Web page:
When I got to her house, Mely opened the door, but there, too, were her parents. Her father, Ed, had a gruff, scary presence. He was a big deal, a White House correspondent who had covered Nixon, and he'd been a pilot in World War II in the Asia Pacific, surviving terrible things. Luckily Betty, a literary critic and general columnist at the Durham Morning Herald (where Ed also worked), was nicer. Thanks to Ed, though, I was glad to get the hell out of there as fast as I could.

Mely suggested we go to a dive bar downtown off West Main, across Albemarle Street from the Ivy Room and the Cosmo Room. Soon we were chatting it up when an old African American man came by and began singing the Nat King Cole version of "Mona Lisa:"

"So like the lady with the mystic smile . . . 
Many dreams have been brought to your doorstep
They just lie there and they die there . . ."

After this eerie little ditty, he left. The rest of the evening must remain shrouded in quietude, though for no particular reason. Maybe I've been watching too many classic Japanese films lately. 

That dive bar space is still there, but now it's called James Joyce Irish Pub. Passing strange, if you ask me.

Fast-forward eight or nine years. I finished college over in Chapel Hill and worked for a small publishing company that was eventually snapped up by a bigger one. Thanks to this turn of events, I applied for a job as library clerk at Perkins Library in Durham, at Duke University. And surprisingly, I was hired.

The very next person hired in the same capacity as a library clerk, in a different department, in the same library was -- perhaps you guessed it -- Mely. We officially begin working there on the very same day.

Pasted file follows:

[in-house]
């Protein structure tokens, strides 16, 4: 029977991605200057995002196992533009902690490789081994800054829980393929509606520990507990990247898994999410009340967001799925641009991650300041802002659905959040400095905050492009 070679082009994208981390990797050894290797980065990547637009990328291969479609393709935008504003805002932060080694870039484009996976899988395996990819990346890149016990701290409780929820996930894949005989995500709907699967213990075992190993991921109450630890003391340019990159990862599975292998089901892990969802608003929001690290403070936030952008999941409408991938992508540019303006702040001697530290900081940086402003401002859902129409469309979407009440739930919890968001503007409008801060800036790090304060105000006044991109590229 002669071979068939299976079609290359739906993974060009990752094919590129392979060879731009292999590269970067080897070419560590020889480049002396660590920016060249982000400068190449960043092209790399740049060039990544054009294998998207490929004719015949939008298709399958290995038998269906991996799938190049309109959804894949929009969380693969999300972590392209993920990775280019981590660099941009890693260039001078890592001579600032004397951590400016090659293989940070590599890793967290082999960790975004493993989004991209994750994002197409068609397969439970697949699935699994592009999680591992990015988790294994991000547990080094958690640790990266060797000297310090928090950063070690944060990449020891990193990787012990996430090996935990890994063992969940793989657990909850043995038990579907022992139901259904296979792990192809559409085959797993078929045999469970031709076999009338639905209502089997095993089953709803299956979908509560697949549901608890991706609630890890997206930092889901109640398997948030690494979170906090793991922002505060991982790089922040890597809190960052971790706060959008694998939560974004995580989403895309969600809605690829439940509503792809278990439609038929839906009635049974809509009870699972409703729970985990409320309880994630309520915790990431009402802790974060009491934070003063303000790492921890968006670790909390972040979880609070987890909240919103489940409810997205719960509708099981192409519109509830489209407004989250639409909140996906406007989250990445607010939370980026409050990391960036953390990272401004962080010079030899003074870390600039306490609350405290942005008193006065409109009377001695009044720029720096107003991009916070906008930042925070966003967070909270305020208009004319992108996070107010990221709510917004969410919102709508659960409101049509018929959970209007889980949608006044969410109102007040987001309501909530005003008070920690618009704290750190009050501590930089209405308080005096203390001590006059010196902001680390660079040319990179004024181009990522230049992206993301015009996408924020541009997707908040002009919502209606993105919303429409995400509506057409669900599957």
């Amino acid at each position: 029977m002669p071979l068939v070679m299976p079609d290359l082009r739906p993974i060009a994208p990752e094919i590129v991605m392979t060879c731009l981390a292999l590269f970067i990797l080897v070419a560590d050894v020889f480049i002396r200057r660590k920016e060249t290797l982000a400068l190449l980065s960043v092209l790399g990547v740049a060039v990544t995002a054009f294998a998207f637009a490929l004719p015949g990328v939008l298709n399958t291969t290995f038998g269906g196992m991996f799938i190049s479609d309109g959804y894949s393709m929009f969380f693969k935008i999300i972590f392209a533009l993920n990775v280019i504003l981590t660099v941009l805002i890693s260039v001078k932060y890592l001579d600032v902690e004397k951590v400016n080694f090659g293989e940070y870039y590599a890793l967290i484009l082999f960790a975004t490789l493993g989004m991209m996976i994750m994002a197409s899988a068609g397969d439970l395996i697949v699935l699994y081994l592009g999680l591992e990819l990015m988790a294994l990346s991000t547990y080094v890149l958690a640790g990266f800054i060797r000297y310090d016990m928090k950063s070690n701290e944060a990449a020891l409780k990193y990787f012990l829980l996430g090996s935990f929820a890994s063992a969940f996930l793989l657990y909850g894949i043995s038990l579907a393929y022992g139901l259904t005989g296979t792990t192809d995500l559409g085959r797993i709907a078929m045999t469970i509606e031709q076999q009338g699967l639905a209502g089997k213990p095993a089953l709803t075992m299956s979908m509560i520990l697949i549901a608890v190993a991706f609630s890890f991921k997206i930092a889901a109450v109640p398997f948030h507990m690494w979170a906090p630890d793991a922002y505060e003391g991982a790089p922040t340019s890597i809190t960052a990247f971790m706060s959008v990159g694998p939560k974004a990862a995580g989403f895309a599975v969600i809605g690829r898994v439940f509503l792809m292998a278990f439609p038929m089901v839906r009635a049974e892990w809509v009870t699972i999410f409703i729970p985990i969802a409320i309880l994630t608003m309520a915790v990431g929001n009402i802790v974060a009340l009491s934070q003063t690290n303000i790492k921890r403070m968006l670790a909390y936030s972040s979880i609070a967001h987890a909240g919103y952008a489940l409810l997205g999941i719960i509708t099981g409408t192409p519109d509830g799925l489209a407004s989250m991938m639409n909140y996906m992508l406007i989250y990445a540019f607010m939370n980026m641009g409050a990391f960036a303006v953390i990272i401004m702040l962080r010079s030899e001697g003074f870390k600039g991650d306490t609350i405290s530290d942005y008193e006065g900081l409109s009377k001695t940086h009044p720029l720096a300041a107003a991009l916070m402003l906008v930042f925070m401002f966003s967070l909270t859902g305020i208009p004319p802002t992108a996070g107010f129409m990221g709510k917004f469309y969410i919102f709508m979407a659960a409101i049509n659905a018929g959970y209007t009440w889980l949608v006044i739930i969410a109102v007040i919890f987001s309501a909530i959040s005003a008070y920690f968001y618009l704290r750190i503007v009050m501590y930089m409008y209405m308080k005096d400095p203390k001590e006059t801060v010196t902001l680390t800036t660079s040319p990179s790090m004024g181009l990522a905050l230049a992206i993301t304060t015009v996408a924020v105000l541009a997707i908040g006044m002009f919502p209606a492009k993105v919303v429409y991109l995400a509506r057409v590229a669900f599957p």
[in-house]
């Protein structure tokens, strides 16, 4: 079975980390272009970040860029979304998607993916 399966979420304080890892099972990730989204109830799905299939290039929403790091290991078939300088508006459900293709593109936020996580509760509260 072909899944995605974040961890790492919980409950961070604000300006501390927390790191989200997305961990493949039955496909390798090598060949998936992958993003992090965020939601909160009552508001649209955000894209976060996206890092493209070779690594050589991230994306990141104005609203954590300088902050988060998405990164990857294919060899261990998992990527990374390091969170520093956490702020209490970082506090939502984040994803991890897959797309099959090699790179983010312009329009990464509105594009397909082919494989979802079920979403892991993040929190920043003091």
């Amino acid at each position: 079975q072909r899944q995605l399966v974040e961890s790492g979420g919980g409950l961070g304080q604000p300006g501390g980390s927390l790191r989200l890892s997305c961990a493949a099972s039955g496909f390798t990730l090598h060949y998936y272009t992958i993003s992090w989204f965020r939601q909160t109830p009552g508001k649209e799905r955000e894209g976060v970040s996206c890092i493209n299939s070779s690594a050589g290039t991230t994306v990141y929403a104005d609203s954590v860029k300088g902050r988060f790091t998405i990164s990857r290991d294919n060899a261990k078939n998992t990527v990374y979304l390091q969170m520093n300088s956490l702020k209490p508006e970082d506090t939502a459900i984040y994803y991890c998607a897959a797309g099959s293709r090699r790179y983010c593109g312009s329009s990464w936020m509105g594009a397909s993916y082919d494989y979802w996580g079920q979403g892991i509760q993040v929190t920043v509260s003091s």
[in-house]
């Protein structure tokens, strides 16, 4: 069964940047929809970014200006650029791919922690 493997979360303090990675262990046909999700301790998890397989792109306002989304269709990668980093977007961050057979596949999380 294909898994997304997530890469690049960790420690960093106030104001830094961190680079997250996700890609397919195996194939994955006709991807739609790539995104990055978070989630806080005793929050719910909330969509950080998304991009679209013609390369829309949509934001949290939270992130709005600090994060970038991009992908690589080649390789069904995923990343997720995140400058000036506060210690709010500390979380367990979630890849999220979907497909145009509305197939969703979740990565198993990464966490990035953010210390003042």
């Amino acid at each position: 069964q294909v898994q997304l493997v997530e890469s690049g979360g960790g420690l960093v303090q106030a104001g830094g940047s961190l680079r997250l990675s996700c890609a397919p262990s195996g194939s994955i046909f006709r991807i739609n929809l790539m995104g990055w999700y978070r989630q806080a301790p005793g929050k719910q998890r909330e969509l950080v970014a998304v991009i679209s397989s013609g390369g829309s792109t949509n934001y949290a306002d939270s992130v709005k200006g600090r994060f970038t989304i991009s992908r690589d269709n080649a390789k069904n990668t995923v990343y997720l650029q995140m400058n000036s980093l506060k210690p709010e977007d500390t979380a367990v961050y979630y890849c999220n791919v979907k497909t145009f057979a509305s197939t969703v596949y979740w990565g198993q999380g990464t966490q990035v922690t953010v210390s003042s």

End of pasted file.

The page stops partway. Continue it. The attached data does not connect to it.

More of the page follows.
That, my friends, is far more than passing strange. Kismet, synchronicity, what? 

I liked library work so much that I went back to Chapel Hill to get an MSLS, wrapping it up in a couple years with an internship at Duke, where I did preservation work on League of Nations documents that culminated in a display about the Great War and its aftermath. I can thank Dr. Bishop again for the head start on this kind of thing.

I'd worked about three years at Perkins, coming out as a library assistant and then a professional librarian. 

When I headed for London for another library internship and then Philadelphia for another graduate degree (surprise, in history), Mely, who had also been promoted to library assistant, was still at Perkins Library. But, for the final kicker, last I heard from former co-workers was that she also eventually moved out of state and then became a professional librarian herself! 

As Paul Simon put it in a 1986 song, "These are the days of miracle and wonder." They really are, pretty much always. Indeed, as the late great Chuck Berry phrased it back in 1964, "'C'est la vie,' say the old folks, 'it goes to show you never can tell.'"

Today's Rune: Strength. 


Charles Gramlich said...

A great post for Teacher's day. So important. the good ones anyway.

Barbara Bruederlin said...

What wonderful tales from your younger life! How lucky you were to have an inspiration teacher like Dr. Bishop. She obviously helped a great deal to spark your passion for history.
And as for your second story: who doesn't love a great coincidence?